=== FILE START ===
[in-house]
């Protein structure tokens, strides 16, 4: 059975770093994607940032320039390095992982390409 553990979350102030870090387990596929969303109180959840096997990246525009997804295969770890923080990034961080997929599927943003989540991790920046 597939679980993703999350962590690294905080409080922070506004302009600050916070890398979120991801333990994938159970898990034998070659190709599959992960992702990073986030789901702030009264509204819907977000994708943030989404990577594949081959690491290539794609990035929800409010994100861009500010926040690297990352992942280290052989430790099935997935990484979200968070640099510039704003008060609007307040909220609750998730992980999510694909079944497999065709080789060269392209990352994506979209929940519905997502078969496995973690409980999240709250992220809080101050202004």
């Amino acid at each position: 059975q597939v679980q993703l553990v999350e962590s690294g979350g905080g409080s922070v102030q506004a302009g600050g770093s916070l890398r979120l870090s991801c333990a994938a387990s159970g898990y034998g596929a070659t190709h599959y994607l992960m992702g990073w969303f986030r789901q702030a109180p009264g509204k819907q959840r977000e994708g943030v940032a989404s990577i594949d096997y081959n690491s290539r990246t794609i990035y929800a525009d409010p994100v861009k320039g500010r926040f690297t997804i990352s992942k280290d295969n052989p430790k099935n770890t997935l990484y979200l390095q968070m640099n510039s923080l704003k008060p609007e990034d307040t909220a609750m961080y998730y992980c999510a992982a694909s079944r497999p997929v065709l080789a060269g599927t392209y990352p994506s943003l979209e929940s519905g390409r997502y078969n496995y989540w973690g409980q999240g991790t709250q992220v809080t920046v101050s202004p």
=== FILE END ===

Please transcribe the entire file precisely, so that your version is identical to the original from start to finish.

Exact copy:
[in-house]
């Protein structure tokens, strides 16, 4: 059975770093994607940032320039390095992982390409 553990979350102030870090387990596929969303109180959840096997990246525009997804295969770890923080990034961080997929599927943003989540991790920046 597939679980993703999350962590690294905080409080922070506004302009600050916070890398979120991801333990994938159970898990034998070659190709599959992960992702990073986030789901702030009264509204819907977000994708943030989404990577594949081959690491290539794609990035929800409010994100861009500010926040690297990352992942280290052989430790099935997935990484979200968070640099510039704003008060609007307040909220609750998730992980999510694909079944497999065709080789060269392209990352994506979209929940519905997502078969496995973690409980999240709250992220809080101050202004």
């Amino acid at each position: 059975q597939v679980q993703l553990v999350e962590s690294g979350g905080g409080s922070v102030q506004a302009g600050g770093s916070l890398r979120l870090s991801c333990a994938a387990s159970g898990y034998g596929a070659t190709h599959y994607l992960m992702g990073w969303f986030r789901q702030a109180p009264g509204k819907q959840r977000e994708g943030v940032a989404s990577i594949d096997y081959n690491s290539r990246t794609i990035y929800a525009d409010p994100v861009k320039g500010r926040f690297t997804i990352s992942k280290d295969n052989p430790k099935n770890t997935l990484y979200l390095q968070m640099n510039s923080l704003k008060p609007e990034d307040t909220a609750m961080y998730y992980c999510a992982a694909s079944r497999p997929v065709l080789a060269g599927t392209y990352p994506s943003l979209e929940s519905g390409r997502y078969n496995y989540w973690g409980q999240g991790t709250q992220v809080t920046v101050s202004p």